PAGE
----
See Colin Fine's response for a general answer on levels of analysis in linguistics and the object of linguistic study (i.e. not writing). I'll try to address some of your more specific questions.
In other words, how'd you classify each of these errors?
1.) Awirit a wonderful mother. I am so proud of you. (Letters are joined non-sensically)
Phonology studies which sound combinations you may find in an individual language. Awirit looks like a valid English sound sequence to me, but it just happens not be associated with a meaning. So let's say that if someone made such a mistake, they might have problems retrieving words from their mental lexicons. This would be a case of language pathology that might especially interest neurolinguists or psycholinguists.
2.) Youre a wonderful mother. I am so proud of you. (Letters are joined incorrectly)
Typo or spelling mistake. This is not within the domain of linguistics.
3.) Your wonderful mother. I am so proud of you. (Word exists but is used incorrectly)
Again, typo or spelling mistake, nothing to do with linguistics. You also omitted the article a here, which might be a question for semantics. Semantics defines the meaning of individual words and how they combine to give you the meaning of sentences. With your missing article in 3, semantics may tell you that it cannot form the meaning of the entire sentence.
4.) You are the wonderful mother. I am so proud of you. (Words exist but are used incorrectly)
If you're at the level of "words being joined" (as opposed to sounds being joined, as in 1), you're probably going to be talking about syntax or semantics. I'm assuming again that you're using the instead of a, which makes this similar to 3.
5.) Colorless green ideas sleep furiously. (Sentence is correct but are joined nonsensically)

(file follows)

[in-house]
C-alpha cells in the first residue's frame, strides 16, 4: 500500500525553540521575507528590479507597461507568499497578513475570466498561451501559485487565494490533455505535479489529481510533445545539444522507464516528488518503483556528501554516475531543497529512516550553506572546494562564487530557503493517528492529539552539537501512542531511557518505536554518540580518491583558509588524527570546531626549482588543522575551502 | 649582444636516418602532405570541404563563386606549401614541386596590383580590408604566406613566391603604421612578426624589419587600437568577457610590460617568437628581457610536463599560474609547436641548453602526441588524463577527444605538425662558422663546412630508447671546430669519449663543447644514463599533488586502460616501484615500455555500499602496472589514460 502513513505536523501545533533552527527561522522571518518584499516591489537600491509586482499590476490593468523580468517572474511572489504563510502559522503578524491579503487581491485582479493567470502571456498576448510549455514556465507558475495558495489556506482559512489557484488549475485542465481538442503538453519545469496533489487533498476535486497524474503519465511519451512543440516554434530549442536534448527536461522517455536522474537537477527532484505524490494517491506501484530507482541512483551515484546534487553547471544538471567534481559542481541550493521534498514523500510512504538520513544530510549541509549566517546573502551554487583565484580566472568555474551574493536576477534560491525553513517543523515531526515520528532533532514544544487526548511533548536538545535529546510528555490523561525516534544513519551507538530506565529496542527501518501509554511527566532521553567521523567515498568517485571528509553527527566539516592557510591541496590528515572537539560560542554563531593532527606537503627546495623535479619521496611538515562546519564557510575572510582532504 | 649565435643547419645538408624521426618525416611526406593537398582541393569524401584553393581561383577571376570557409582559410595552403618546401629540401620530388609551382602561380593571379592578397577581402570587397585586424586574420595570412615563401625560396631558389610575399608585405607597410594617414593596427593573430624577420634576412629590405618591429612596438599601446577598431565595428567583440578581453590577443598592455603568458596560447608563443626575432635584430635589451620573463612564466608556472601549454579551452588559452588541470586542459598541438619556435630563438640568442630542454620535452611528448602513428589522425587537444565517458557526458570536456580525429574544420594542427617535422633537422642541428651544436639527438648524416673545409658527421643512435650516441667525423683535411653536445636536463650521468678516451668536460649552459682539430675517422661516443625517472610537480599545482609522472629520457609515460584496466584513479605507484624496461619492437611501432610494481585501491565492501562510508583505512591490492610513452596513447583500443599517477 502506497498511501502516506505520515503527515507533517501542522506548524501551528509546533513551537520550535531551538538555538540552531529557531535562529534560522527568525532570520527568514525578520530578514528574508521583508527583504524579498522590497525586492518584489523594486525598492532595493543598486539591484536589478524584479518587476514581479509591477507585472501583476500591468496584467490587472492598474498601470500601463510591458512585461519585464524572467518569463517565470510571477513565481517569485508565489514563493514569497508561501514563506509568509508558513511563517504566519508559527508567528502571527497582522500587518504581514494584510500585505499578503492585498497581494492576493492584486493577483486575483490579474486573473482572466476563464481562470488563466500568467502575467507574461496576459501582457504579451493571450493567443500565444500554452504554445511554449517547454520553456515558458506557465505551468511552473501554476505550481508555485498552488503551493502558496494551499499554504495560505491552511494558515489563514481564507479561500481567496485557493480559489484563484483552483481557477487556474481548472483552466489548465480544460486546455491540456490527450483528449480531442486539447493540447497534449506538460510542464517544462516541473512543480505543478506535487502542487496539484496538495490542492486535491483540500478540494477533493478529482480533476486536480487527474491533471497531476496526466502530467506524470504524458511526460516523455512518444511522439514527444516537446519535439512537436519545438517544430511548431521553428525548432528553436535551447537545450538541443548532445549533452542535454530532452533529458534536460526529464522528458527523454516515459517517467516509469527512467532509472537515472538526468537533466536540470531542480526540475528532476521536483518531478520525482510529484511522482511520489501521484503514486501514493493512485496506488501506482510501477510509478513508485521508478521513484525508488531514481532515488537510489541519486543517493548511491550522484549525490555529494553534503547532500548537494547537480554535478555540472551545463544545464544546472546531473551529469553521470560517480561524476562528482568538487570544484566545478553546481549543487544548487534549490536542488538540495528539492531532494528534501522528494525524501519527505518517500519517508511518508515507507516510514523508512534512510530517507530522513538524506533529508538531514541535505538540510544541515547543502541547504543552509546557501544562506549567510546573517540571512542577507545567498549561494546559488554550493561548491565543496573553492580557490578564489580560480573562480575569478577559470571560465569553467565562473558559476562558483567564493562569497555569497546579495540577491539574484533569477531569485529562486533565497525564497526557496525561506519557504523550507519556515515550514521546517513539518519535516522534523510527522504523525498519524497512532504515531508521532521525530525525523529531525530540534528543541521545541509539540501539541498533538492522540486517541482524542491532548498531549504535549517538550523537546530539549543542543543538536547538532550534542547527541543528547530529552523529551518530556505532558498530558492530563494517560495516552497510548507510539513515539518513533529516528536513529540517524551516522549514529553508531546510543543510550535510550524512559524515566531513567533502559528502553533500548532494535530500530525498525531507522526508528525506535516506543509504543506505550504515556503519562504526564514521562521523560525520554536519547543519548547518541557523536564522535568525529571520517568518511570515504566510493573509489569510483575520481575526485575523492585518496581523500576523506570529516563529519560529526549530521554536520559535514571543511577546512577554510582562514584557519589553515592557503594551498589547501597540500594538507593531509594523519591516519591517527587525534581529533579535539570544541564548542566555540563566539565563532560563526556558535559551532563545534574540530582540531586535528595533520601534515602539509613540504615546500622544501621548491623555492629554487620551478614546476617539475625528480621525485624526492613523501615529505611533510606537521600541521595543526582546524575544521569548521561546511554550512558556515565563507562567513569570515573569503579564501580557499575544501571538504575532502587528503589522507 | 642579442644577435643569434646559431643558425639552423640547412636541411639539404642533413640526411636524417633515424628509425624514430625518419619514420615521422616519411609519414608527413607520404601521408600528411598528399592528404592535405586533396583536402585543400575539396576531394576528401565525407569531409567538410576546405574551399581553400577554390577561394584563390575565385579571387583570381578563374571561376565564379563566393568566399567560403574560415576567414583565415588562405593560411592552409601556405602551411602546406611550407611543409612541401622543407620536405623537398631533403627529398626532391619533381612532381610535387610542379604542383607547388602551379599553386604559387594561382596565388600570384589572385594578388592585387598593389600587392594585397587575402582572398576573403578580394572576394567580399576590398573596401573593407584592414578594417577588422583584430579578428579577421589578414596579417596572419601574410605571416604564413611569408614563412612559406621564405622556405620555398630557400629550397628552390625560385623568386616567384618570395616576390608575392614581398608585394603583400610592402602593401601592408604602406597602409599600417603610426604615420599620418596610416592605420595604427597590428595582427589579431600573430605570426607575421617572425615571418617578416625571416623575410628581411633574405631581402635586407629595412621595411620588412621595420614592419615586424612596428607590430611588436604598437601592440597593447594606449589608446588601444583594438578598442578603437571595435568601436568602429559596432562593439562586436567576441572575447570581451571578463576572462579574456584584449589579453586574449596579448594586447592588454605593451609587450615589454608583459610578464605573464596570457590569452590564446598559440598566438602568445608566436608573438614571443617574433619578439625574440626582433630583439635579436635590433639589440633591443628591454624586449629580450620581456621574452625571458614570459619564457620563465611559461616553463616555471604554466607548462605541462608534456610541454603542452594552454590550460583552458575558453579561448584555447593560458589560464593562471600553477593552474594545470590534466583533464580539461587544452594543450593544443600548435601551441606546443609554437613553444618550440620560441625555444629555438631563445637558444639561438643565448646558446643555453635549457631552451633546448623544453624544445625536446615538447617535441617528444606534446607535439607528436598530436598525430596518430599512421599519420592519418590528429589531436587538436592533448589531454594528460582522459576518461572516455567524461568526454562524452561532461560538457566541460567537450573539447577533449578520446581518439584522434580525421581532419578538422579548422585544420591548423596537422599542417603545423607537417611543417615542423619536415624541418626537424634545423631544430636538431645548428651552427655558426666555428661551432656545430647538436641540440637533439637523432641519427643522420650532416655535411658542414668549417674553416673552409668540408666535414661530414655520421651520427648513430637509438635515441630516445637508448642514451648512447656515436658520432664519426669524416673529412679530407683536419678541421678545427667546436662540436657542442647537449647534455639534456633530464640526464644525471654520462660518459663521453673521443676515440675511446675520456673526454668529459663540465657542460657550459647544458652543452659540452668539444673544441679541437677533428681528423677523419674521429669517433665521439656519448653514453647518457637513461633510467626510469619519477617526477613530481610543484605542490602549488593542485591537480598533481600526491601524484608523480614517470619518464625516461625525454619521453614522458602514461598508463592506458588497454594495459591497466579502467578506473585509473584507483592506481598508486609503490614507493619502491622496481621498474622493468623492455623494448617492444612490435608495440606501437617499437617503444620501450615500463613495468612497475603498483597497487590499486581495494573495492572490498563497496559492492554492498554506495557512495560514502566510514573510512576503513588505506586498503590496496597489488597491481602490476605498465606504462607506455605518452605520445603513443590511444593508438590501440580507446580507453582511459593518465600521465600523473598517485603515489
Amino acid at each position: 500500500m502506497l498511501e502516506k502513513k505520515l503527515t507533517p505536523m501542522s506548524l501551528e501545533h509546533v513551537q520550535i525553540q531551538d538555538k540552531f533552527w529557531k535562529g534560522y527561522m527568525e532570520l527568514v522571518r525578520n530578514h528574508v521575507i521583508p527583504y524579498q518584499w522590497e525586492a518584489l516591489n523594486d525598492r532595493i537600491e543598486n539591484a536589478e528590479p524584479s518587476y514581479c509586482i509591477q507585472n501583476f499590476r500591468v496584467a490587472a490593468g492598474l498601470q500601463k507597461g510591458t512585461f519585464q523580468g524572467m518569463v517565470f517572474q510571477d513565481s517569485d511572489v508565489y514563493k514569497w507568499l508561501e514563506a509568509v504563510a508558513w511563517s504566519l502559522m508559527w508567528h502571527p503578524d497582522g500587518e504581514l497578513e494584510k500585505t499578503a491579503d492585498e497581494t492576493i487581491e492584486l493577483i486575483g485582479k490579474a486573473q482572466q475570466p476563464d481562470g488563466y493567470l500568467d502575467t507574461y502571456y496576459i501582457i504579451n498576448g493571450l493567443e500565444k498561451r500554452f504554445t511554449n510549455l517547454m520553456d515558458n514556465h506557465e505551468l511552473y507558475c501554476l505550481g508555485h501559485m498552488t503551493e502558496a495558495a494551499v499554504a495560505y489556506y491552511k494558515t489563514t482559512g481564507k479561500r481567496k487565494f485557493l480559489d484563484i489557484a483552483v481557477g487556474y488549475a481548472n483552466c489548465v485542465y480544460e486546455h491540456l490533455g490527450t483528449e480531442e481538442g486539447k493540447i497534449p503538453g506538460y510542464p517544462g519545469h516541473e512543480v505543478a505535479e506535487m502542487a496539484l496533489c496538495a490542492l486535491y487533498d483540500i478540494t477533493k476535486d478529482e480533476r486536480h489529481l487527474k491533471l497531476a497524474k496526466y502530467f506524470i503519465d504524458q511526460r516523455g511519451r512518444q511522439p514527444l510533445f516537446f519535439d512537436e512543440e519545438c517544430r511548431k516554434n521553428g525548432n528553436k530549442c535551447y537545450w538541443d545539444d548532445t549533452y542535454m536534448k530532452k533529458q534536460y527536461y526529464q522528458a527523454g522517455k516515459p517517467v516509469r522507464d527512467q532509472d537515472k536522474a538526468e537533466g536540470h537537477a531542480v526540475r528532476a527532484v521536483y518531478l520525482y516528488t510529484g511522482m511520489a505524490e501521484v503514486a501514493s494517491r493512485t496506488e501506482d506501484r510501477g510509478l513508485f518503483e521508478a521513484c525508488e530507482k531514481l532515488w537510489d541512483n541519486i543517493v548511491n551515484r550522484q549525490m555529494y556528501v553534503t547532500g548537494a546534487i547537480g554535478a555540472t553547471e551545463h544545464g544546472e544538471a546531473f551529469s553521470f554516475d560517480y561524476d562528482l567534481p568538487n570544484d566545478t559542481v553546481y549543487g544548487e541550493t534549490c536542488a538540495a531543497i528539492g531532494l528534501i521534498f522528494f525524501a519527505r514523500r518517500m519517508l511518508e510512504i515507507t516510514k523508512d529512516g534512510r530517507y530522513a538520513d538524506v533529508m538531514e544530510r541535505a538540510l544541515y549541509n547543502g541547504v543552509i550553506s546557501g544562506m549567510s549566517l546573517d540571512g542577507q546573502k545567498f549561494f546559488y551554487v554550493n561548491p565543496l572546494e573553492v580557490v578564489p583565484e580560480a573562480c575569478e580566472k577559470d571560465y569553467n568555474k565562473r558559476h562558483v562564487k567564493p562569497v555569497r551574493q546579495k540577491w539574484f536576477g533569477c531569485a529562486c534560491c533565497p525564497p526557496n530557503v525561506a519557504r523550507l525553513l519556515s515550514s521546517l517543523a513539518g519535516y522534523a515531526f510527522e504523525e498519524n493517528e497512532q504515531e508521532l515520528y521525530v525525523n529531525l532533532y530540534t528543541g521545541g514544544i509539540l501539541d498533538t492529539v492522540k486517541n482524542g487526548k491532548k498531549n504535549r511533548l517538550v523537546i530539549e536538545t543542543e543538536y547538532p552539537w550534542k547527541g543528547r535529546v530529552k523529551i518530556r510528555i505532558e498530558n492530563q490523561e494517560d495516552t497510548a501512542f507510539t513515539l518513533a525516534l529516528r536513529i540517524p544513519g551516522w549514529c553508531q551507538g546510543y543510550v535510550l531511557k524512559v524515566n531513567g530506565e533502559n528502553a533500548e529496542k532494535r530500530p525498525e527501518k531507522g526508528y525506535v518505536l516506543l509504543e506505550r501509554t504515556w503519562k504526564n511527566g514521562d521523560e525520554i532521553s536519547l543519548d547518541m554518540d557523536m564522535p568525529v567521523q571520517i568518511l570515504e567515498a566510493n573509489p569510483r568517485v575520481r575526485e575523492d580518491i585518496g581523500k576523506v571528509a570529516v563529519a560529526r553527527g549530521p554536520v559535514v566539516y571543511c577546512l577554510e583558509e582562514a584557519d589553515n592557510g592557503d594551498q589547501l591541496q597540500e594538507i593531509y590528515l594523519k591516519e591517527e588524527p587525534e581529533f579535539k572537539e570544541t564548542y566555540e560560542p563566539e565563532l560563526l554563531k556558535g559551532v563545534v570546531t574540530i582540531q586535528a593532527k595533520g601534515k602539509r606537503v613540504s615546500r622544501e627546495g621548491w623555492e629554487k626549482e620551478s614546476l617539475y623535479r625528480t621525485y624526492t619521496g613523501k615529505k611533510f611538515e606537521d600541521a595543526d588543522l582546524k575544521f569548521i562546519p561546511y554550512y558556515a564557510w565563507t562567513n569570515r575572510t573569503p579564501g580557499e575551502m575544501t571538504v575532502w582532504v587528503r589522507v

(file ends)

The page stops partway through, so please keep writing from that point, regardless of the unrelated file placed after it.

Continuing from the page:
Again semantics. Colorless green forms a contradiction in the semantic representation of the sentence. Sleep may impose an animacy restriction on its argument which is not met by ideas.
6.) You are a mother wonderful. I am so proud of you. (Words exist but are ordered incorrectly)
Generally speaking, syntax deals with word order. Where the adjective is found relative to the noun it modifies may depend on the default ordering between heads and modifiers in any individual language.
7.) You are a wonderful mother. And I am so proud of you. (Sentences are correct but joined incorrectly, at least according to Italian rules.*)
I don't know Italian, but this sounds like a prescriptive rule to me. This is to say that people may very well say this, but it is considered "incorrect" or "uneducated". Linguistics doesn't describe how people "should" speak, but how they can/do speak.
8.) You're a wonderful mother. I play tennis. (Sentences are correct but joined non-sensically)
Discourse structure. Depending on your view, this could be dealt with in semantics, pragmatics, or separately.
...and what about languages like the Japanese that don't have letters as we know them to begin with?
Linguists don't care much about writing systems (except historical linguists, since that's all they have to work with). Japanese is very much like any other language in that it has sounds, words and utterances. To illustrate the point further, speakers of languages with no writing systems and illiterate speakers are just as interesting to linguistics as literate English or Japanese speakers.